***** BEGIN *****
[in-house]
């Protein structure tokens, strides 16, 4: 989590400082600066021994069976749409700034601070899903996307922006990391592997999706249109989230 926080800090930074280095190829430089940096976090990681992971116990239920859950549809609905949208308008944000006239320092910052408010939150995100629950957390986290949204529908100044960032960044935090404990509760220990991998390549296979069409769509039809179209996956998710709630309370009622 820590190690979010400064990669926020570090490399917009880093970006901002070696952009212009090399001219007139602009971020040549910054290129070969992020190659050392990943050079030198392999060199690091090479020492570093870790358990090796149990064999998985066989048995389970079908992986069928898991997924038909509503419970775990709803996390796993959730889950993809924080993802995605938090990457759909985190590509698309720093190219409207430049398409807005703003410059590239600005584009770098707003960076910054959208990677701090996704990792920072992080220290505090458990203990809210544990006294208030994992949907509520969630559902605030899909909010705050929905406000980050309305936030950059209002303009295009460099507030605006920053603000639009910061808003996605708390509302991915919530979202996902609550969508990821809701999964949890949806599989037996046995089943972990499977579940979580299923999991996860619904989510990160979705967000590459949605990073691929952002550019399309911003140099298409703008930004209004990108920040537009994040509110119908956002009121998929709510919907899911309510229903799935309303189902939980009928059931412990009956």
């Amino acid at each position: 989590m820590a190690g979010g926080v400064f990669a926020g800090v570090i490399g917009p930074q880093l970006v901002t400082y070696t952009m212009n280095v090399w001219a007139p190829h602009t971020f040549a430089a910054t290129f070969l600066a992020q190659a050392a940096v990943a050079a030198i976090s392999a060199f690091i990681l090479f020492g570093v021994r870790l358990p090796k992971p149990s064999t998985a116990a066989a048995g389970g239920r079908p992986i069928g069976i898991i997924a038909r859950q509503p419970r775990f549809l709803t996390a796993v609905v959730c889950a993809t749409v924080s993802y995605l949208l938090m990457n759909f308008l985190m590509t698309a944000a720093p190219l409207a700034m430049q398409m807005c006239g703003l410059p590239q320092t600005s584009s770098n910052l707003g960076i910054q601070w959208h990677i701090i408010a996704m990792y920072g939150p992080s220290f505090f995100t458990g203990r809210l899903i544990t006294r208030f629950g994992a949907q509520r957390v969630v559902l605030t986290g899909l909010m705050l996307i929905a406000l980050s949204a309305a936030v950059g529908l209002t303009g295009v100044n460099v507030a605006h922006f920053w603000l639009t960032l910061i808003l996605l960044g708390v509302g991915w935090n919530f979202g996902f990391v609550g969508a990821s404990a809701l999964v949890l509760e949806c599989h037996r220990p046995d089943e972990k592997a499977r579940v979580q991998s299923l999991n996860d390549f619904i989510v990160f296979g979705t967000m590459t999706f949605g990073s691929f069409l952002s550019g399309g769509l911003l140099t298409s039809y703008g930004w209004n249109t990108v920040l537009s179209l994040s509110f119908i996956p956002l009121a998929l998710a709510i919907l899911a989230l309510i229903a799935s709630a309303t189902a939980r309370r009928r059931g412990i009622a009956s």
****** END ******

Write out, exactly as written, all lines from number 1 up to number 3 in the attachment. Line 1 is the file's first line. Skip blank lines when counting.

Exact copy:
[in-house]
């Protein structure tokens, strides 16, 4: 989590400082600066021994069976749409700034601070899903996307922006990391592997999706249109989230 926080800090930074280095190829430089940096976090990681992971116990239920859950549809609905949208308008944000006239320092910052408010939150995100629950957390986290949204529908100044960032960044935090404990509760220990991998390549296979069409769509039809179209996956998710709630309370009622 820590190690979010400064990669926020570090490399917009880093970006901002070696952009212009090399001219007139602009971020040549910054290129070969992020190659050392990943050079030198392999060199690091090479020492570093870790358990090796149990064999998985066989048995389970079908992986069928898991997924038909509503419970775990709803996390796993959730889950993809924080993802995605938090990457759909985190590509698309720093190219409207430049398409807005703003410059590239600005584009770098707003960076910054959208990677701090996704990792920072992080220290505090458990203990809210544990006294208030994992949907509520969630559902605030899909909010705050929905406000980050309305936030950059209002303009295009460099507030605006920053603000639009910061808003996605708390509302991915919530979202996902609550969508990821809701999964949890949806599989037996046995089943972990499977579940979580299923999991996860619904989510990160979705967000590459949605990073691929952002550019399309911003140099298409703008930004209004990108920040537009994040509110119908956002009121998929709510919907899911309510229903799935309303189902939980009928059931412990009956």
């Amino acid at each position: 989590m820590a190690g979010g926080v400064f990669a926020g800090v570090i490399g917009p930074q880093l970006v901002t400082y070696t952009m212009n280095v090399w001219a007139p190829h602009t971020f040549a430089a910054t290129f070969l600066a992020q190659a050392a940096v990943a050079a030198i976090s392999a060199f690091i990681l090479f020492g570093v021994r870790l358990p090796k992971p149990s064999t998985a116990a066989a048995g389970g239920r079908p992986i069928g069976i898991i997924a038909r859950q509503p419970r775990f549809l709803t996390a796993v609905v959730c889950a993809t749409v924080s993802y995605l949208l938090m990457n759909f308008l985190m590509t698309a944000a720093p190219l409207a700034m430049q398409m807005c006239g703003l410059p590239q320092t600005s584009s770098n910052l707003g960076i910054q601070w959208h990677i701090i408010a996704m990792y920072g939150p992080s220290f505090f995100t458990g203990r809210l899903i544990t006294r208030f629950g994992a949907q509520r957390v969630v559902l605030t986290g899909l909010m705050l996307i929905a406000l980050s949204a309305a936030v950059g529908l209002t303009g295009v100044n460099v507030a605006h922006f920053w603000l639009t960032l910061i808003l996605l960044g708390v509302g991915w935090n919530f979202g996902f990391v609550g969508a990821s404990a809701l999964v949890l509760e949806c599989h037996r220990p046995d089943e972990k592997a499977r579940v979580q991998s299923l999991n996860d390549f619904i989510v990160f296979g979705t967000m590459t999706f949605g990073s691929f069409l952002s550019g399309g769509l911003l140099t298409s039809y703008g930004w209004n249109t990108v920040l537009s179209l994040s509110f119908i996956p956002l009121a998929l998710a709510i919907l899911a989230l309510i229903a799935s709630a309303t189902a939980r309370r009928r059931g412990i009622a009956s």